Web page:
Facebook (motto: “nothing is too boring for Facebook”) has banned photos of breast-feeding. Facebook claims the photos are “obscene” and threaten the safety of “children” who go to the site. Yeah, we all know how traumatizing it is for kids to learn that tits are for anything other than sex.
After removing the meal-time photos for a year (see banned photos here), Facebook has recently ramped up its nipple vigilance, threatening to close mothers’ accounts if they re-post the horrifyingly nutritious globes.
In response, some 97,000 milk-juggers have formed Mothers International Lactation Campaign (MILC), with a Facebook group called “Facebook, breastfeeding is not obscene!”
These women and their non-lactating allies are justifiably upset—but for the wrong reason.
They say ‘Facebook should go after real obscenity.’ They say the real problem is photos of see-through bikinis and couples groping each others’ butts. They say Janet Jackson is the problem, and wholesome pics of breasts are the solution. They resent being lumped in with ‘pornographers.’
This false consciousness is what keeps America stuck in perpetual Ozzie & Harriet land. What’s actually bad for kids—and adults—is the idea that sexual imagery is bad for kids.
The idea that ANY sexuality is expendable makes all of us vulnerable to having OUR sexuality declared expendable. Your right to watch South Park ultimately depends on someone else’s right to go to a strip club. Your right to breast-feed in public ultimately depends on someone else’s right to buy a vibrator. MILC may be willing to sacrifice “real” obscenity like CSI or swing clubs to keep its own photos acceptable, but this short-sighted strategy has never worked.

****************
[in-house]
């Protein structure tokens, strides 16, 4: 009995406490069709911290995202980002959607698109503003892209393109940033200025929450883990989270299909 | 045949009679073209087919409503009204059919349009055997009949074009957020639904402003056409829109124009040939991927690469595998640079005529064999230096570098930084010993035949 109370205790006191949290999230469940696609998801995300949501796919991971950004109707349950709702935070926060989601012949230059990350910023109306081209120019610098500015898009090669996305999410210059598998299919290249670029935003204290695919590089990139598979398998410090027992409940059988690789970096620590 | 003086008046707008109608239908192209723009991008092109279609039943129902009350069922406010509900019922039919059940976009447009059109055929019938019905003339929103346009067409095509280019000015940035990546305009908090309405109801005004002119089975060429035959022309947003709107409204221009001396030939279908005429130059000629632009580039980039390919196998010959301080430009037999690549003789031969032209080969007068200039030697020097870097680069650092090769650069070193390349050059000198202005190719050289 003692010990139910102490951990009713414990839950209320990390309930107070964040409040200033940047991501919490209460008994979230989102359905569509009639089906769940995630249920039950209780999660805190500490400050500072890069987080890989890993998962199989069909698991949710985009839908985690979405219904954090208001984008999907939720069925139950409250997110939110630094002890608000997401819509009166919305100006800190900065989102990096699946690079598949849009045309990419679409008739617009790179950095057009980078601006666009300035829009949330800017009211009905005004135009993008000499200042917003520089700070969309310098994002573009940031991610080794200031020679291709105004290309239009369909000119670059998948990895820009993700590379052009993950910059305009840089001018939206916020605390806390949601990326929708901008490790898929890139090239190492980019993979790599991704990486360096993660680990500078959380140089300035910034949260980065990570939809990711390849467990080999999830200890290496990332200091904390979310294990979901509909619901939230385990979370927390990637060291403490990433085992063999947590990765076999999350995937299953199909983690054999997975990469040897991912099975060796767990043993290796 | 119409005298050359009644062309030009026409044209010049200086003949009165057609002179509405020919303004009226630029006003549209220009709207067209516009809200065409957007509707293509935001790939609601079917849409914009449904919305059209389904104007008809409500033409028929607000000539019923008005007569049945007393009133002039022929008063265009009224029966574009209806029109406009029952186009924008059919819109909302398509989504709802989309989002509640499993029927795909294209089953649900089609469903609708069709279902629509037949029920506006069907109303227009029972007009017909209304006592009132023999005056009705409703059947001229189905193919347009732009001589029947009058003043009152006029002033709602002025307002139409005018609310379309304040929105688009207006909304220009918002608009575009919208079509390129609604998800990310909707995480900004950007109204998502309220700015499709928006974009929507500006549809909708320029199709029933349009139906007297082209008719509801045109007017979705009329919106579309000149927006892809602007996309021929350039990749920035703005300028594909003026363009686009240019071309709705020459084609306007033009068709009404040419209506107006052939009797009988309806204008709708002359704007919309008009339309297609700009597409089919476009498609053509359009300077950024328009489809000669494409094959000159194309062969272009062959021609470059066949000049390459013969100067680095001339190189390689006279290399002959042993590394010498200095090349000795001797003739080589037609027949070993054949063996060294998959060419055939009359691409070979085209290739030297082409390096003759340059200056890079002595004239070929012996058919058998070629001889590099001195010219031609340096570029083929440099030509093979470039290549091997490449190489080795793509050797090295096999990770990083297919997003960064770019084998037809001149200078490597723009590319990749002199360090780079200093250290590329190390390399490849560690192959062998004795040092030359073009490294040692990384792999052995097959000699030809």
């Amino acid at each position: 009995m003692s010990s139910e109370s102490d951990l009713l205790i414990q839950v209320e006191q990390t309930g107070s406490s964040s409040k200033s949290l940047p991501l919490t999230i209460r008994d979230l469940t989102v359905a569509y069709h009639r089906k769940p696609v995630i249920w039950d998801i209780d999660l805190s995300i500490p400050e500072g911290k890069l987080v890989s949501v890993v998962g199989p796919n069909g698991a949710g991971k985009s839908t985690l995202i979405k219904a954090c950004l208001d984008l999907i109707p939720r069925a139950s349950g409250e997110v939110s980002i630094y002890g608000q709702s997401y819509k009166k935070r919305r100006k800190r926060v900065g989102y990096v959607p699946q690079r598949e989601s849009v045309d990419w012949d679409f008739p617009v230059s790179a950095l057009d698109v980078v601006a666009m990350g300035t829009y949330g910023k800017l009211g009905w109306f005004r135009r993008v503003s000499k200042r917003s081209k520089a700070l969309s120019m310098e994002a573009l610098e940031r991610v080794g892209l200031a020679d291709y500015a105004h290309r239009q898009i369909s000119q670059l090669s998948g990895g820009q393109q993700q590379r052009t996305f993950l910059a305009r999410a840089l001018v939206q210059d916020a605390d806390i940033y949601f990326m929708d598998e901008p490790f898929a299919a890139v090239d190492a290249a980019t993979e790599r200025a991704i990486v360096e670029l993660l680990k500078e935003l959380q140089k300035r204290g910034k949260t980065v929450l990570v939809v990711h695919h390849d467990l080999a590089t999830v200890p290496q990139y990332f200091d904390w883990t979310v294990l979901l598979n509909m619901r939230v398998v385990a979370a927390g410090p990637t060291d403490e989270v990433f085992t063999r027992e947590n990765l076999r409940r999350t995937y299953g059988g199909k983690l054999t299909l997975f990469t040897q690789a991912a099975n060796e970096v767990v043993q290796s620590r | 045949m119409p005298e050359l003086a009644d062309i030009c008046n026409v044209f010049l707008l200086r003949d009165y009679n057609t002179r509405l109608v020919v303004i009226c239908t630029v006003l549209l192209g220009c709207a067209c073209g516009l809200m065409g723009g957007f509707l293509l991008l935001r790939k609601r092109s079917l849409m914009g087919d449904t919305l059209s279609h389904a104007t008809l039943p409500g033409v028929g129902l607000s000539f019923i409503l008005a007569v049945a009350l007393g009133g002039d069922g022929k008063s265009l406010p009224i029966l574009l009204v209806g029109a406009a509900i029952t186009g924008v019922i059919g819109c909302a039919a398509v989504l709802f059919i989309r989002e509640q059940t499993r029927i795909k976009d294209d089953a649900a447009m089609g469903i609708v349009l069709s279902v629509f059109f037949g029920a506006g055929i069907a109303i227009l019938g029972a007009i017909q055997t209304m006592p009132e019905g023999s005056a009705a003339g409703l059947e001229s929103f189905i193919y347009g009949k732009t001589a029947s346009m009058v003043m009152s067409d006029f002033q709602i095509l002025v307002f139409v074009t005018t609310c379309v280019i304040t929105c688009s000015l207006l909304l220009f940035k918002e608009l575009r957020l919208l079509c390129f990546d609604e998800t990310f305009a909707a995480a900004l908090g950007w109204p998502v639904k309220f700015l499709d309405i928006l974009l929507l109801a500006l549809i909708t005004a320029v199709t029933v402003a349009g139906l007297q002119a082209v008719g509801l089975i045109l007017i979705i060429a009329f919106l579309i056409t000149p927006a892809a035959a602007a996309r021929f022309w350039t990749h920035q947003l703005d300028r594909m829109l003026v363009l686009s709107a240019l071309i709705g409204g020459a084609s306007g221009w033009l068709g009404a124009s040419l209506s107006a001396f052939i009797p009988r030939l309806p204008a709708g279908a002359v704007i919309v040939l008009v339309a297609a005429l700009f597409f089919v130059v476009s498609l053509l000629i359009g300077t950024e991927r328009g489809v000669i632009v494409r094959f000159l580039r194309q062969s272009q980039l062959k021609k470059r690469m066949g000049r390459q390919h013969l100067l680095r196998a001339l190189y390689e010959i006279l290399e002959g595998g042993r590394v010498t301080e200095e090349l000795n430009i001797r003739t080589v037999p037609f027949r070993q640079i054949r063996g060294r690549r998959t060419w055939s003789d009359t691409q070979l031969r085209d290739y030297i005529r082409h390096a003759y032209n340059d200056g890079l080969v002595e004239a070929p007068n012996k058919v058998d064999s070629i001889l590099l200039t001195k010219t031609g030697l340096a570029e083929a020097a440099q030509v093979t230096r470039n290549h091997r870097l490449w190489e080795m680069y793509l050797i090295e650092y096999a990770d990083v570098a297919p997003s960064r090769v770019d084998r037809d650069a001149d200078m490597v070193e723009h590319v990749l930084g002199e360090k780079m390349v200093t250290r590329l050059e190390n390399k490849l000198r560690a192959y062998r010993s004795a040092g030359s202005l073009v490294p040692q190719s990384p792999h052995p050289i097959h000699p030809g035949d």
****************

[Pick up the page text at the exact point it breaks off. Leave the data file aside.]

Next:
The 100,000 women outraged about the censorship of breastfeeding should be equally outraged by a state legislature outlawing lap-dancing, a Congress requiring filters on library computers used by adults, by Delta Airlines disabling access to internet material it deems “offensive.”
THAT’S how you protect the right to breastfeed in public, and to post photos thereof on Facebook. Saving one’s butt (or boobs) by telling authorities “The bad sexuality you’re looking to restrict isn’t mine, it’s his or hers over there” may work today, but not tomorrow.
The time to protect YOUR sexual expression is when SOMEONE ELSE’S is being threatened.